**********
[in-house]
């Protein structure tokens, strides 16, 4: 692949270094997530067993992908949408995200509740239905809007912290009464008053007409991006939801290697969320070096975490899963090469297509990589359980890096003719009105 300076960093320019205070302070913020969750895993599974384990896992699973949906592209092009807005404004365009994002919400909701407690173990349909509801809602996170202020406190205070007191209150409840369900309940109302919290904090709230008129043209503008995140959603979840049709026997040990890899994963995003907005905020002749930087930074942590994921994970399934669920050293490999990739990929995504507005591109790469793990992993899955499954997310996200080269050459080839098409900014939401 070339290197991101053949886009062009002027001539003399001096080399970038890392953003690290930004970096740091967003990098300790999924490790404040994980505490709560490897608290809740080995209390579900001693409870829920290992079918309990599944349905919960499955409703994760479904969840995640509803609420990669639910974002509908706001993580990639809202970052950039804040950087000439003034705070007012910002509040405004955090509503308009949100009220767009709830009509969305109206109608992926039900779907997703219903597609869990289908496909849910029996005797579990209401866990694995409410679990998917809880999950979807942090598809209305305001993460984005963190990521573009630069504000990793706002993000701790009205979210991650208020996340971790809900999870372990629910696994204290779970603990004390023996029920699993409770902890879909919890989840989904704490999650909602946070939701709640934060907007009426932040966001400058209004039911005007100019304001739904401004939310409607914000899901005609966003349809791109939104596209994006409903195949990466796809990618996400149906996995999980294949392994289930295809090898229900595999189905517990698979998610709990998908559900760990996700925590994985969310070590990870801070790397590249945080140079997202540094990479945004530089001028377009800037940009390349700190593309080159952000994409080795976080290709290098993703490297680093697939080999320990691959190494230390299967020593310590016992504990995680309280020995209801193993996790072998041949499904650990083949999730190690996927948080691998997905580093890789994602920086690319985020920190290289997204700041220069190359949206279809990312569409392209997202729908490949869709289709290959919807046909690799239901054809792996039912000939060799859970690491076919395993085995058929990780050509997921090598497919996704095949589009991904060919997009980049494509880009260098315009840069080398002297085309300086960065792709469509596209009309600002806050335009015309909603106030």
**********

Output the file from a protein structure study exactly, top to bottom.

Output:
[in-house]
């Protein structure tokens, strides 16, 4: 692949270094997530067993992908949408995200509740239905809007912290009464008053007409991006939801290697969320070096975490899963090469297509990589359980890096003719009105 300076960093320019205070302070913020969750895993599974384990896992699973949906592209092009807005404004365009994002919400909701407690173990349909509801809602996170202020406190205070007191209150409840369900309940109302919290904090709230008129043209503008995140959603979840049709026997040990890899994963995003907005905020002749930087930074942590994921994970399934669920050293490999990739990929995504507005591109790469793990992993899955499954997310996200080269050459080839098409900014939401 070339290197991101053949886009062009002027001539003399001096080399970038890392953003690290930004970096740091967003990098300790999924490790404040994980505490709560490897608290809740080995209390579900001693409870829920290992079918309990599944349905919960499955409703994760479904969840995640509803609420990669639910974002509908706001993580990639809202970052950039804040950087000439003034705070007012910002509040405004955090509503308009949100009220767009709830009509969305109206109608992926039900779907997703219903597609869990289908496909849910029996005797579990209401866990694995409410679990998917809880999950979807942090598809209305305001993460984005963190990521573009630069504000990793706002993000701790009205979210991650208020996340971790809900999870372990629910696994204290779970603990004390023996029920699993409770902890879909919890989840989904704490999650909602946070939701709640934060907007009426932040966001400058209004039911005007100019304001739904401004939310409607914000899901005609966003349809791109939104596209994006409903195949990466796809990618996400149906996995999980294949392994289930295809090898229900595999189905517990698979998610709990998908559900760990996700925590994985969310070590990870801070790397590249945080140079997202540094990479945004530089001028377009800037940009390349700190593309080159952000994409080795976080290709290098993703490297680093697939080999320990691959190494230390299967020593310590016992504990995680309280020995209801193993996790072998041949499904650990083949999730190690996927948080691998997905580093890789994602920086690319985020920190290289997204700041220069190359949206279809990312569409392209997202729908490949869709289709290959919807046909690799239901054809792996039912000939060799859970690491076919395993085995058929990780050509997921090598497919996704095949589009991904060919997009980049494509880009260098315009840069080398002297085309300086960065792709469509596209009309600002806050335009015309909603106030």